```#define E1 10    // Enable  pin   for motor 1
#define I1 8     // Control pin 1 for motor 1
#define I2 9     // Control pin 2 for motor 1

void setup()
{
for (int i = 8 ; i<11 ; i++) // Initialize pins
pinMode( i, OUTPUT);
}
void loop()
{    digitalWrite(E1, HIGH);      // Enable Motor1
digitalWrite(I1, HIGH);      // Start
digitalWrite(I2, LOW);
delay(3000);

digitalWrite(E1, LOW);       // Stop Motor 1
delay(1000);
digitalWrite(E1, HIGH);      // Enable Motor1

digitalWrite(I1, LOW);       // Start reversing the direction of rotation
digitalWrite(I2, HIGH);
delay(3000);

digitalWrite(E1, LOW);       // Stop Motor 1
delay(1000);
}```

The program can not be simpler. We set Enable1 to start Motor 1, and then use I1 and I2 with inverted values. The engine starts and we stop it after 3 seconds. 1 second later we set Enable1 again and exchange the values of I1 and I2, so the rotation of the motor starts in the opposite direction.

The most astute readers, will have realized that we have not changed the speed of rotation and since in the previous sketch all the values are digital, we will have problems to vary the speed in an analog way.

But the trick is that we have connected the Enable1 pin to the Arduino pin 10, which is a PWM pin (so, unintentionally) and the L293D are designed to vary the speed of rotation of the corresponding motors according to the voltage applied to this pin, so it is trivial to vary the speed of the motor without using analog values.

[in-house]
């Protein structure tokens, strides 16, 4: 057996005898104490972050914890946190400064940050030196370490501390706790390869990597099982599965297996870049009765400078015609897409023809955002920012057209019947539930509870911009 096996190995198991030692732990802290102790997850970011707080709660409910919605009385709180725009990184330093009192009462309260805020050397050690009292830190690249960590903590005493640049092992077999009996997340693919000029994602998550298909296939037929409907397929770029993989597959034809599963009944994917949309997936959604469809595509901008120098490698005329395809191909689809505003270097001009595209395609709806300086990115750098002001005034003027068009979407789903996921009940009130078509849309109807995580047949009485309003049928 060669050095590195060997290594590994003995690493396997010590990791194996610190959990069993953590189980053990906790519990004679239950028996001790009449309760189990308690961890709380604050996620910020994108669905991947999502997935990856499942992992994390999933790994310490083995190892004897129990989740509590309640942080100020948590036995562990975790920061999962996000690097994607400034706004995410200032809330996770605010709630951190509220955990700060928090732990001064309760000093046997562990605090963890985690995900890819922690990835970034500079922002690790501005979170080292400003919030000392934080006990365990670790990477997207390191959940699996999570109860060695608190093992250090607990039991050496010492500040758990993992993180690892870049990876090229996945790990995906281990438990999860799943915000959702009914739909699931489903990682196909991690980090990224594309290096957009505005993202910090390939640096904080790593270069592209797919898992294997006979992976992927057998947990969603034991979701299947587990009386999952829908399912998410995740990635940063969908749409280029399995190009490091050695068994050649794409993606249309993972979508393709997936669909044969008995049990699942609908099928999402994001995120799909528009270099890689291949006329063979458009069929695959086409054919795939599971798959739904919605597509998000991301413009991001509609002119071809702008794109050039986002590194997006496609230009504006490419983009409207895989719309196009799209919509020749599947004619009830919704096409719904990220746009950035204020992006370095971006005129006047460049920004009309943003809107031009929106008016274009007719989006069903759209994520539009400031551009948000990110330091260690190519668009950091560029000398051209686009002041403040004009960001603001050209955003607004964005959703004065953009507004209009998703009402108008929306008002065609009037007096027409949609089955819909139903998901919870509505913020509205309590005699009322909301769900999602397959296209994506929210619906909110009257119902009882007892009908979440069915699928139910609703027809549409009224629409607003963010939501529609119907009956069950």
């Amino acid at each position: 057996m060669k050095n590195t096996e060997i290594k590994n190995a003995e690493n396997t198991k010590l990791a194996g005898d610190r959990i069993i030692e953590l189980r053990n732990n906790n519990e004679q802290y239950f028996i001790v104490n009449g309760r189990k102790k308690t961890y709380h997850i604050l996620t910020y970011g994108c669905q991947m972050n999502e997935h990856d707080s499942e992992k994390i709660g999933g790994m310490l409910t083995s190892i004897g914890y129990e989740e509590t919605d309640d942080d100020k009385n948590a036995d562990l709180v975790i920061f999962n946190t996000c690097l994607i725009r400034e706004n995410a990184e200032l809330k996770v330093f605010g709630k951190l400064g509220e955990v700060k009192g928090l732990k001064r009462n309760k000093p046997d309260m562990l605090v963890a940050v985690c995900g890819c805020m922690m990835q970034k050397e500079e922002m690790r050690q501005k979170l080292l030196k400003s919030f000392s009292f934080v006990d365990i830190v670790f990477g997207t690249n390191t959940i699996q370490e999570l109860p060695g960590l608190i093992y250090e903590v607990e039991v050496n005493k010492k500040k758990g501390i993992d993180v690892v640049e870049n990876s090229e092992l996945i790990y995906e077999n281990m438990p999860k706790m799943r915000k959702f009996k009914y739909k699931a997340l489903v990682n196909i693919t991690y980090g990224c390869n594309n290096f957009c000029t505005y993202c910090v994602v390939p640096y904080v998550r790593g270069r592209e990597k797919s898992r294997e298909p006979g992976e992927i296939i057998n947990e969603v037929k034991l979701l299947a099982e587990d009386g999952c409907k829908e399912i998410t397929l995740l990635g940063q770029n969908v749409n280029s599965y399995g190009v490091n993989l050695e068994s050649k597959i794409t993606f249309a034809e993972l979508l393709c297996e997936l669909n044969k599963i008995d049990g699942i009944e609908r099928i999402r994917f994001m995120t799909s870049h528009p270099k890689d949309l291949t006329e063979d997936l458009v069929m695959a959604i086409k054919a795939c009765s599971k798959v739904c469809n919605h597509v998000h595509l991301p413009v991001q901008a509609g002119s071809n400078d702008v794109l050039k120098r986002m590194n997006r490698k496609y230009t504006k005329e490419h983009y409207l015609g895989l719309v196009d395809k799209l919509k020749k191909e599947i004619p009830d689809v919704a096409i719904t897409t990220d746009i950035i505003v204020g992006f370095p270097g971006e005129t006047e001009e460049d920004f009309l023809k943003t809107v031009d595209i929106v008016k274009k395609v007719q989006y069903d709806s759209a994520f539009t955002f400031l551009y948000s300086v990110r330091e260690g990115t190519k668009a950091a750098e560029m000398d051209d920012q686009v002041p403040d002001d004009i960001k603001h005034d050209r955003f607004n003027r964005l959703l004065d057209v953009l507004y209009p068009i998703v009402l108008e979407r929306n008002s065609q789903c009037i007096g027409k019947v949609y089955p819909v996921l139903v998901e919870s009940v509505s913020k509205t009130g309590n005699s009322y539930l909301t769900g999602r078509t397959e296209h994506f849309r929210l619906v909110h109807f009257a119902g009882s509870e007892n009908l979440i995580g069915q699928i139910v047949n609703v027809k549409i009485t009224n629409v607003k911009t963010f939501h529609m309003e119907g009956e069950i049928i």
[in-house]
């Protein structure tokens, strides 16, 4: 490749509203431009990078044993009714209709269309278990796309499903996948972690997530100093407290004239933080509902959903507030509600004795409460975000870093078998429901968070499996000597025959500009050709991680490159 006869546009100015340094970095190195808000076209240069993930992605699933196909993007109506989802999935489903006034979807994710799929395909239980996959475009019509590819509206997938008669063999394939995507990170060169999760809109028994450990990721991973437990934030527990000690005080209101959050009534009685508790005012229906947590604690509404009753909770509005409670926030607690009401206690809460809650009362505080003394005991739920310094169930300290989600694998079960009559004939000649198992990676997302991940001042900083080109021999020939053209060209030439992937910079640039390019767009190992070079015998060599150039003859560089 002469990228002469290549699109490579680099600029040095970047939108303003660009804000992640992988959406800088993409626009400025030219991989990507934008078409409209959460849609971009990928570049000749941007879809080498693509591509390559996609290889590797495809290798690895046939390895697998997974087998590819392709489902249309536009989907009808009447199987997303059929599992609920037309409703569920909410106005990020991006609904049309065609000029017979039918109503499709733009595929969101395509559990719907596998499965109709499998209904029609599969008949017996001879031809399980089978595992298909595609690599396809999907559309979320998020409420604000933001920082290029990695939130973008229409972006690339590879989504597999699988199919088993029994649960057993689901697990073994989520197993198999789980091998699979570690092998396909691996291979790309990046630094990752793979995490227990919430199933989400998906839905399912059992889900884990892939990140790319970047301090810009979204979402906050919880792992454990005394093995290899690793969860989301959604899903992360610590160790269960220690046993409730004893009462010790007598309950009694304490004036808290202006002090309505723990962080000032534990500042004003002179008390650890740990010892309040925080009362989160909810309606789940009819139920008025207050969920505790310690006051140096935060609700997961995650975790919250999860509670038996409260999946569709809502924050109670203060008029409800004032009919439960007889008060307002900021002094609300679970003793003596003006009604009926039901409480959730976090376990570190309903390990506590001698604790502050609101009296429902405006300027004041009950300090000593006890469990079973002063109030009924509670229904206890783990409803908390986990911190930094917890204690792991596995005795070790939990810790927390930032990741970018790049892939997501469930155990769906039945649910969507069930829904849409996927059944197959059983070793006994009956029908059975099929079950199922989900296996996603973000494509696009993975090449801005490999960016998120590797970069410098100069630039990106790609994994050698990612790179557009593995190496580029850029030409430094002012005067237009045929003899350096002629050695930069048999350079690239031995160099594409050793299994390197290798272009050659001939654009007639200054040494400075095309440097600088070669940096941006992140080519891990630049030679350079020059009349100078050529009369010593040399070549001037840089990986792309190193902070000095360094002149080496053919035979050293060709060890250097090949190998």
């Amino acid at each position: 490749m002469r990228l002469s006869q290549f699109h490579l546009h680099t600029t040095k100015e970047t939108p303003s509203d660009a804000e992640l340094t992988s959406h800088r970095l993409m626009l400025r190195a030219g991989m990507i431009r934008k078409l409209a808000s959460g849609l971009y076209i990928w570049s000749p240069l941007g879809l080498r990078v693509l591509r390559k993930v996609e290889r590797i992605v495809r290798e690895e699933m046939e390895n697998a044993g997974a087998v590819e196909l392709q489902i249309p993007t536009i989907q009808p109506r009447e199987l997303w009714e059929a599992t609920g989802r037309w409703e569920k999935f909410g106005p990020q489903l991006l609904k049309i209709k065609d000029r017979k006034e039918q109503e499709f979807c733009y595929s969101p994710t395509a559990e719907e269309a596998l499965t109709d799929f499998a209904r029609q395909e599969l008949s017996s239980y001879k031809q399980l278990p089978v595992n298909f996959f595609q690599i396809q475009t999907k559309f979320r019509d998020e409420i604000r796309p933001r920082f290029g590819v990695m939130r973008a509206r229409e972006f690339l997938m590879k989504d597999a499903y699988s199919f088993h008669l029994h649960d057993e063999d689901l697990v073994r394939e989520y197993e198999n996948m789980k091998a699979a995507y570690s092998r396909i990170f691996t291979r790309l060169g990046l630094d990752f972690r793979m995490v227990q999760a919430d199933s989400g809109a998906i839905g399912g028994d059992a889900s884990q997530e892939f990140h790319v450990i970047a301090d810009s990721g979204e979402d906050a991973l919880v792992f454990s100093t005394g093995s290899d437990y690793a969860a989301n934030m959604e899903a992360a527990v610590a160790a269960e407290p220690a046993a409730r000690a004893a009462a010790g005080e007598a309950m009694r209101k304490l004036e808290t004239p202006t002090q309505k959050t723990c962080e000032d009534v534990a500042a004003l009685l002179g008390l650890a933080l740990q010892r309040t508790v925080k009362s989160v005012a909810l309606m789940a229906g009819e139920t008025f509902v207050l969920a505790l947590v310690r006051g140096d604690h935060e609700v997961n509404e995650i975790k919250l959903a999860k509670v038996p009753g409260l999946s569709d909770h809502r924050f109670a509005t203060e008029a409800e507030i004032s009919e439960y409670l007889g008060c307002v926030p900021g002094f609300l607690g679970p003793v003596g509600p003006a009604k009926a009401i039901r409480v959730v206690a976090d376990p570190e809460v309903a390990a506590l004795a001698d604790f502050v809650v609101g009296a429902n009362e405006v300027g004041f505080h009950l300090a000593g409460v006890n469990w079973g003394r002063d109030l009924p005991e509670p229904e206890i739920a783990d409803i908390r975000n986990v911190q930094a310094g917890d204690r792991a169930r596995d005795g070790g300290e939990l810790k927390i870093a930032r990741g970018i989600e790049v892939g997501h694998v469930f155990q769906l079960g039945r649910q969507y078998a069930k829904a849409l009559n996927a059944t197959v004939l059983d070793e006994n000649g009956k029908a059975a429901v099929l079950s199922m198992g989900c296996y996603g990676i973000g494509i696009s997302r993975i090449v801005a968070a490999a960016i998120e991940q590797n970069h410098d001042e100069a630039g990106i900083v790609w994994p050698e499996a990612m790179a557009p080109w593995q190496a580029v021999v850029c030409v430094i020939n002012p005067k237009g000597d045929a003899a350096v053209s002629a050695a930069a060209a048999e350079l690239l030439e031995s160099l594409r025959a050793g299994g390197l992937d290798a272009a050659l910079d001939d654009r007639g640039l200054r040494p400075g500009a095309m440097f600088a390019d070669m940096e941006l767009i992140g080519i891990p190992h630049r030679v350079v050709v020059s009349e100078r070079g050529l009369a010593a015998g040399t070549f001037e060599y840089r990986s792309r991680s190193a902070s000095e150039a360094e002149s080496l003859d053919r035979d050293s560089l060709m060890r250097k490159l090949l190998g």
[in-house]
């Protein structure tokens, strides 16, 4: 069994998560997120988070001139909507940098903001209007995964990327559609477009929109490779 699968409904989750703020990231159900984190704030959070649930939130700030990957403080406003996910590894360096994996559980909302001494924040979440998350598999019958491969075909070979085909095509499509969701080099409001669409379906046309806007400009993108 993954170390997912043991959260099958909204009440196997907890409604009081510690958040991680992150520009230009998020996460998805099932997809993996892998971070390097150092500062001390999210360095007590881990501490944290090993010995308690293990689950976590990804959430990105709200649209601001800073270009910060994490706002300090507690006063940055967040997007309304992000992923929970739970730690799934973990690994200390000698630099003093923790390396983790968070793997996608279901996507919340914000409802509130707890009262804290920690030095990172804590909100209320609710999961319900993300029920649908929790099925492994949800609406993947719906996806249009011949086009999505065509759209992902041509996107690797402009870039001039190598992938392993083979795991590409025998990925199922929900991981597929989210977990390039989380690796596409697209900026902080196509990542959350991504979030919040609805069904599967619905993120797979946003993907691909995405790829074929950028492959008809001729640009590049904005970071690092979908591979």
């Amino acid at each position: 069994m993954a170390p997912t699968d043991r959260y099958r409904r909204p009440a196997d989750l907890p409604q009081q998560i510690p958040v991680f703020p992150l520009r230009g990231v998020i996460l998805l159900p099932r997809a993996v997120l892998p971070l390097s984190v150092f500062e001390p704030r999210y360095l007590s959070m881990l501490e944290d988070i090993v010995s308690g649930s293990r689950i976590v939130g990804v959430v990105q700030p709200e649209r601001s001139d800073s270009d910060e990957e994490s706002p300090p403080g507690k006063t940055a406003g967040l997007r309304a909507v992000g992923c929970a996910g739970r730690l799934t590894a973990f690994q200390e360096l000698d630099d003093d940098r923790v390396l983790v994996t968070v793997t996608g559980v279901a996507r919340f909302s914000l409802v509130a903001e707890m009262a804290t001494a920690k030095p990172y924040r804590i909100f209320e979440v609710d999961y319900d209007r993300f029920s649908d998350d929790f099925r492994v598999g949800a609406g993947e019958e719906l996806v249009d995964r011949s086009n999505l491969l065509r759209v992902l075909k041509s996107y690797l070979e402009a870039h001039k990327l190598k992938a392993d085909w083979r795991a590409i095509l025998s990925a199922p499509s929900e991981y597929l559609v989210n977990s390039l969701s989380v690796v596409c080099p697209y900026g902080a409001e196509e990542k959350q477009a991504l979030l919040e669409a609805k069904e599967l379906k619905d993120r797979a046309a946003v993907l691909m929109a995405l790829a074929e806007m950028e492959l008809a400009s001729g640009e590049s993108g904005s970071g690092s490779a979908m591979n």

If, for instance, we add a potentiometer connected again to A1, we can use this value directly (divided by 4, of course) to pin 10 as an analog value, replacing the line:

`digitalWrite(E1, HIGH);  // Set Motor1`

by this one, that uses an analog value:

```analogWrite(E1, analogRead(A1) /4 );

```

We will set the speed of rotation of the motor according to the value of the potentiometer. The corrected sketch would look something like this:

```#define E1 10    // Enable  pin   for motor 1
#define I1 8     // Control pin 1 for motor 1
#define I2 9     // Control pin 2 for motor 1

void setup()
{
for (int i = 8 ; i<11 ; i++)                    // Initialize pins
pinMode( i, OUTPUT);
}

void loop()
{   analogWrite(E1, analogRead(A1) / 4);            // Enable Motor1
digitalWrite(I1, HIGH);                         // Start
digitalWrite(I2, LOW);
delay(3000);

digitalWrite(E1, LOW);                          // Stop Motor 1
delay(1000);
analogWrite(E1, analogRead(A1) / 4);            // Enable Motor1

digitalWrite(I1, LOW);                          // Start reversing the direction of rotation
digitalWrite(I2, HIGH);
delay(3000);

digitalWrite(E1, LOW);                          // Stop Motor 1
delay(1000);
}```

And that’s all, folks!

• If you assemble the prototype, keep in mind that the reading of A1 is only done when leaving the delay, so that variation is made at the beginning of each cycle of rotation and not in the middle of this.
• It would be a good programming example to make a sketch in which the speed varies immediately, although for this you will have to remove the delays.

#### Summary

• We have introduced the  H-bridges and told why are they necessary.
• We have seen an integrated circuit, the L293D, that includes 2 H-bridges able to control their speed and direction of rotation.
• We have assembled a prototype to use the H-bridge with our Arduinos.